Mooska talu is located beneath the highest hill in the Baltic states, Suur Munamägi. The Baltics are, however, about as flat as a pancake. So, reaching the summit was a slightly less than gruelling five-minute walk up an already elevated gentle slope to a height of 318 metres (1,043 ft).
Opposite the hill, Ella takes us into Haanja Landscape Conservation Area – a dark sprawling wilderness of spruce trees and bogs that are considered sacred.
Buildings made from wood felled here are said to spontaneously catch fire, a convenient curse for warding off wood cutters. The only felling has been carried out by beetles that live in the trees, of which there are more than 80 species here. Their activity eventually brings down the trees they inhabit, making a new contribution to the rich ecosystem here as the logs are slowly reabsorbed into the ground over several decades.
In the heart of this forest, we found Vällamägi, a double peaked hill said to be inhabited by a witch. At 82 metres (269 ft) from base to peak, this is the highest climb in Estonia.
From there, we return with Ella, relaxed and ready to bathe in the smoke sauna.
Into the smoke sauna
We begin in what Estonians would call the eesruum, which literally means pre-room. In Võro, it is known quite differently as vüürüs.
This is where we not just get undressed but will also return many times during the sauna for socialising, drinking tea (or something stronger), and even sleeping. There’s a roaring wood fire in the centre.
Wearing nothing but felt hats, we then make our way next door to enter the hot room. Estonians call this the leiliruum, although Võro – like Finnish – makes no distinction from their name for the sauna.
“Tere, tere sannakõnõ,” says Eda to greet the sauna as we step inside what is considered a holy place. She then proceeds to greet different elements of the sauna separately, such as the stones and the steam, all of which are considered sacred.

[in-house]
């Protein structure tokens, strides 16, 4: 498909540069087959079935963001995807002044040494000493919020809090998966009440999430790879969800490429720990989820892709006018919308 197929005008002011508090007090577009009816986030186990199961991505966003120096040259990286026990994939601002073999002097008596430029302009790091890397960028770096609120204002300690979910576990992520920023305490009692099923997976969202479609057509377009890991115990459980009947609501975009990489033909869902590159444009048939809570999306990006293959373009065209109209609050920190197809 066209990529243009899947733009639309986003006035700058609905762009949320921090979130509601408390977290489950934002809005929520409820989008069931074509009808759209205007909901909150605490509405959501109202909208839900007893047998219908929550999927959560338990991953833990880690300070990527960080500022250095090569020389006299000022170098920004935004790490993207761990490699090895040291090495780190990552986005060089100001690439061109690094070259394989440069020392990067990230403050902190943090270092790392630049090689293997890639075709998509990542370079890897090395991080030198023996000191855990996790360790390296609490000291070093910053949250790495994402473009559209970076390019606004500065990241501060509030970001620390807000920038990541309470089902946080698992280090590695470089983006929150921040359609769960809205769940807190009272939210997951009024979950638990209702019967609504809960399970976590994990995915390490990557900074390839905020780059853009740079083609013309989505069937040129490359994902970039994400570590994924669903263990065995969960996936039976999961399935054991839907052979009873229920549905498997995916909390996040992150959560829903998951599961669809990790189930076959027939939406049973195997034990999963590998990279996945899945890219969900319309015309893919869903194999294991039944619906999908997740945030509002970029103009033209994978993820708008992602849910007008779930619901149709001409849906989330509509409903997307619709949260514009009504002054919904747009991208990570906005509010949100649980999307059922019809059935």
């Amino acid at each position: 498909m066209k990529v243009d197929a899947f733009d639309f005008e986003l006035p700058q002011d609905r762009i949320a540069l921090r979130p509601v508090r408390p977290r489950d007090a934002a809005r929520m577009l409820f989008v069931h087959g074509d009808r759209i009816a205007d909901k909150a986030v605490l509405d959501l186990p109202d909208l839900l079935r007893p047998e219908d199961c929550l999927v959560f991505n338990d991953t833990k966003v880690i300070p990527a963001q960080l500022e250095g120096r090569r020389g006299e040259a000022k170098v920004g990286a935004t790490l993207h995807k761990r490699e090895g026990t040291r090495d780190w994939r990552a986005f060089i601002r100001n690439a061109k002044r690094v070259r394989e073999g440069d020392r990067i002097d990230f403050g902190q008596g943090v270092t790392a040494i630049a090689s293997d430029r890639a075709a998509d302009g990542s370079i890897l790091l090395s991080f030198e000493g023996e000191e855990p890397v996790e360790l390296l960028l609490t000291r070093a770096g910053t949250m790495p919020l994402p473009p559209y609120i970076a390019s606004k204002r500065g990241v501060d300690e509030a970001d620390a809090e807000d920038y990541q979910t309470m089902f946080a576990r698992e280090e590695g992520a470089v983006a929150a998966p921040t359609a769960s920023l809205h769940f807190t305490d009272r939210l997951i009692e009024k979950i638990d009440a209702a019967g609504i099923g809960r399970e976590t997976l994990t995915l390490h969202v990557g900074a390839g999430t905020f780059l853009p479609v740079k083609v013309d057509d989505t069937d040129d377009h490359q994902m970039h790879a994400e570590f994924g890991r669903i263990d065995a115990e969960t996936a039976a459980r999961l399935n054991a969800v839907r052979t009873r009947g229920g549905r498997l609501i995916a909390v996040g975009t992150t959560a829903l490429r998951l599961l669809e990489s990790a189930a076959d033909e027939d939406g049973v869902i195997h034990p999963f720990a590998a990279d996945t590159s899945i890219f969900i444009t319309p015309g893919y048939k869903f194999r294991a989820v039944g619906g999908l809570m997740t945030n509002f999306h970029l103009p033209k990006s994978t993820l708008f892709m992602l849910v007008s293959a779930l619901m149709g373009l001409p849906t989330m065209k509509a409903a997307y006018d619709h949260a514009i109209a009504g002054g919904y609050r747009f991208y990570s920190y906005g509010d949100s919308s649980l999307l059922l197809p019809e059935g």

The sauna experience here is split into three parts.
The first steams are for cleansing.
The rituals focus on clearing our minds and mentally rooting ourselves into the earth below us and connecting with our ancestors before us. Historically, a normal temperature in a smoke sauna is around 65°C (149°F), which is quite mild by the standards of modern saunas. Today though, the temperature is around 85°C (185°F), because the sauna is already hot from the previous four days of saunering here.
Amid the pandemic, oversees visitors are rare – but they are just as busy because Estonians are taking more holidays within their country, seeking out authentic experiences such as this. The sauna is booked up until next year.
The humidity is raised considerably when water is thrown to the stones, making the temperature feel considerably higher. This sauna steam is known as leil in Estonian and lõunõ in Võru. In both cases, as with every other Finno-Ugric language, the word for sauna steam originates from an older word that means breath or spirit, essentially the very essence of what it means to be alive.
The air has a rich smoky aroma and is much more comfortable and soothing than an average gym sauna at the same temperature.
Ventilation is considerably better, for a start. There’s also a special feeling when heat and steam arises directly from large stones such as these with no other power source running in the background.
We know it is time to leave the room when we can imagine no greater feeling in the world than jumping into the cool lake outside, which we occasionally do so.
While outside, Eda describes how traditionally you wouldn’t say no if someone arrives seeking a sauna. This was important in older times – long before the invention of Airbnb – when people would travel around and be able to find a place to wash, warm up and rest for the night inside the sauna.
As if on cue, a neighbouring family arrives out of the darkness, clutching towels and are invited into the sauna with us.
The second part of the sauna experience focuses on our reason for being there and is tailored for the occasion.